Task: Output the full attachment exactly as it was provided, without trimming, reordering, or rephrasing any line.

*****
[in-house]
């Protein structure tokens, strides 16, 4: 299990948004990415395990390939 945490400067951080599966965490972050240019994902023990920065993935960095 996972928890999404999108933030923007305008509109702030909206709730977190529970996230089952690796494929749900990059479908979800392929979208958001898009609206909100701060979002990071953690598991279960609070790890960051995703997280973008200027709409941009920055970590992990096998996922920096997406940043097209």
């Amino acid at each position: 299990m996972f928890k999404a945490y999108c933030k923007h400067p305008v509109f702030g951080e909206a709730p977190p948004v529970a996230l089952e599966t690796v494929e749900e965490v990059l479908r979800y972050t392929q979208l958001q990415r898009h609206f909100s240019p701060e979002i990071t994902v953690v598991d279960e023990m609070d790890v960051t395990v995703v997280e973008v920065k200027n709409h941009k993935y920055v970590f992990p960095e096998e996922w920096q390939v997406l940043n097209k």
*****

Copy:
[in-house]
């Protein structure tokens, strides 16, 4: 299990948004990415395990390939 945490400067951080599966965490972050240019994902023990920065993935960095 996972928890999404999108933030923007305008509109702030909206709730977190529970996230089952690796494929749900990059479908979800392929979208958001898009609206909100701060979002990071953690598991279960609070790890960051995703997280973008200027709409941009920055970590992990096998996922920096997406940043097209």
């Amino acid at each position: 299990m996972f928890k999404a945490y999108c933030k923007h400067p305008v509109f702030g951080e909206a709730p977190p948004v529970a996230l089952e599966t690796v494929e749900e965490v990059l479908r979800y972050t392929q979208l958001q990415r898009h609206f909100s240019p701060e979002i990071t994902v953690v598991d279960e023990m609070d790890v960051t395990v995703v997280e973008v920065k200027n709409h941009k993935y920055v970590f992990p960095e096998e996922w920096q390939v997406l940043n097209k």